Our article “Disorderly Houses: Residences, Privacy and the Surveillance of Sexuality in 1920s Harlem” has been accepted for publication in the Journal of the History of Sexuality. It will appear in 2012/2013.
The article argues that despite overcrowding, Harlem’s residences provided privacy, due to the regular, extended absence of residents at work, the willingness of those not bound by familial ties to look the other way, the ability to pass as married or as heterosexual, and the limited surveillance conducted by public and private authorities. Residents used that privacy not simply for the marital sexuality that reformers promoted, but for homosexual, extramarital and premarital sexual activity, ranging from casual relationships to informal unions, and to operate venues that commodified privacy and gave others space for the same kinds of sexual expression.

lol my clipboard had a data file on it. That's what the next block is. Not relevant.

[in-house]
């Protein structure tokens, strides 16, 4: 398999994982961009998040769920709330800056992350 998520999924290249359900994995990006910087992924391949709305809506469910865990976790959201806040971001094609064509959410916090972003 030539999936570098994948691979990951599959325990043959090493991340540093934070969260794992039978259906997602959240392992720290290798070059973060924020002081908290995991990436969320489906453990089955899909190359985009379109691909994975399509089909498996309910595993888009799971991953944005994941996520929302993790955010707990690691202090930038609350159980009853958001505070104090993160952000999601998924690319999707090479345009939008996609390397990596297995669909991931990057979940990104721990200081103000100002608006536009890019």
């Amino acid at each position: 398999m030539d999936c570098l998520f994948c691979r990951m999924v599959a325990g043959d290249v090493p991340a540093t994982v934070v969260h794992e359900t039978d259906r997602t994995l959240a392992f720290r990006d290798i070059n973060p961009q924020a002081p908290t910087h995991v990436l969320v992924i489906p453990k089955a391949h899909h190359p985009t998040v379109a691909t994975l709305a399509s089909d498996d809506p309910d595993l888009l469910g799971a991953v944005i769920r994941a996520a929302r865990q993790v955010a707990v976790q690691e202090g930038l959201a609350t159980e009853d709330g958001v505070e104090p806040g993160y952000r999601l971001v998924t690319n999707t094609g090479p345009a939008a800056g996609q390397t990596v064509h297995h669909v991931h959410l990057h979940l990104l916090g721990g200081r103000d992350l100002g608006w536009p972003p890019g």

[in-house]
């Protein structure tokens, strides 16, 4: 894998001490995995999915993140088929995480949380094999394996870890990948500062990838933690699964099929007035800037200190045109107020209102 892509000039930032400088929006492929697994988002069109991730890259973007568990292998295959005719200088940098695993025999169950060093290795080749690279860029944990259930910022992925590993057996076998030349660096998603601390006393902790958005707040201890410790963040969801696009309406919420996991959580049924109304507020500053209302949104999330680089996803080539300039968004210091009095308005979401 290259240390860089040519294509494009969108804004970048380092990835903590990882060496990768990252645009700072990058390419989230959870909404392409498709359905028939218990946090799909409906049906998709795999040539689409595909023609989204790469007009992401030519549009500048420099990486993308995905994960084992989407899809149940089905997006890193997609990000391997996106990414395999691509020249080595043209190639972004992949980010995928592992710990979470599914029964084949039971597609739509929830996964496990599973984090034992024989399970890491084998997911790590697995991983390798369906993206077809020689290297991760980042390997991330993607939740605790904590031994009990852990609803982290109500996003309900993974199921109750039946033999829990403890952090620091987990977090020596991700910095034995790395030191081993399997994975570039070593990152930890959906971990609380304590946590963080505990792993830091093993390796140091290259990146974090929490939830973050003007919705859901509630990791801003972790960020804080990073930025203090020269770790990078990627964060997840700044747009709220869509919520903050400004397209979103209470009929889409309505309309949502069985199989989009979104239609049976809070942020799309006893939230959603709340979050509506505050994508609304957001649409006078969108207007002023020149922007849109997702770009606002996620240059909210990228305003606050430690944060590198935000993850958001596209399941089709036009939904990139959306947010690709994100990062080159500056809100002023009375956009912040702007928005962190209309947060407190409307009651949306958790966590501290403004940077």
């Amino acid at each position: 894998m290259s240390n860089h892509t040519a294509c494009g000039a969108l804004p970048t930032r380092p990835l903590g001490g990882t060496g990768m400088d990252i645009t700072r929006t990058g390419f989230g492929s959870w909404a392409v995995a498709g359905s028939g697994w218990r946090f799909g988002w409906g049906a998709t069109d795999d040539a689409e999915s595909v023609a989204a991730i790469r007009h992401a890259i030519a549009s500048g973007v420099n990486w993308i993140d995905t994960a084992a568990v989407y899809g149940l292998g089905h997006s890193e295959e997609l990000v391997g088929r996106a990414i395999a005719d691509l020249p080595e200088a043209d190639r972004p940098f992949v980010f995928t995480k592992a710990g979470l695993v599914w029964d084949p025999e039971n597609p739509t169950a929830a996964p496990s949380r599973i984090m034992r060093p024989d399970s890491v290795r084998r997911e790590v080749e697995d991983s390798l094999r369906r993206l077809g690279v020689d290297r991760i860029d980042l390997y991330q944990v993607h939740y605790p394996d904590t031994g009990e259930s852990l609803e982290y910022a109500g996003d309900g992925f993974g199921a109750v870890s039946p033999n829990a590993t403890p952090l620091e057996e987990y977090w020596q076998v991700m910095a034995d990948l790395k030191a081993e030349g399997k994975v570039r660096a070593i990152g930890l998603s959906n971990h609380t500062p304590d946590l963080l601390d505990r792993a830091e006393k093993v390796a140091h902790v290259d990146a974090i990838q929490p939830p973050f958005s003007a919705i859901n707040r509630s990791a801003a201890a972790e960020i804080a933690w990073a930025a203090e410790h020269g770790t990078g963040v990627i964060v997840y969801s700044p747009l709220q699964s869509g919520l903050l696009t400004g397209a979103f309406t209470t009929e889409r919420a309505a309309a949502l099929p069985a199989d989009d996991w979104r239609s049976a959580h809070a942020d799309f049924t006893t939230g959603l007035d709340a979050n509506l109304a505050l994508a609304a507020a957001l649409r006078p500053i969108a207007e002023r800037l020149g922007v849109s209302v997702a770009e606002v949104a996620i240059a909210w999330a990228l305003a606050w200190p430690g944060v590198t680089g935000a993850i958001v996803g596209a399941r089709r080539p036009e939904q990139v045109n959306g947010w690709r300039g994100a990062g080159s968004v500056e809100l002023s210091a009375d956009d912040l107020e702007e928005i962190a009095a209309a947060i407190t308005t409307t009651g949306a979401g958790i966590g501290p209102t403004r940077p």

There are several maps already posted on this blog that are related to the article’s arguments. The police focus on street prostitution rather than what happened inside residences is evident in the map of prostitution arrests. Divorce raids, which offer a glimpse of the privacy that unmarried couples could obtain in residences, are mapped in this post. The night life venues that residents operated in their homes for a black clientele, away from the nightclubs and speakeasies frequented by whites, can be found on the map of Harlem’s nightlife.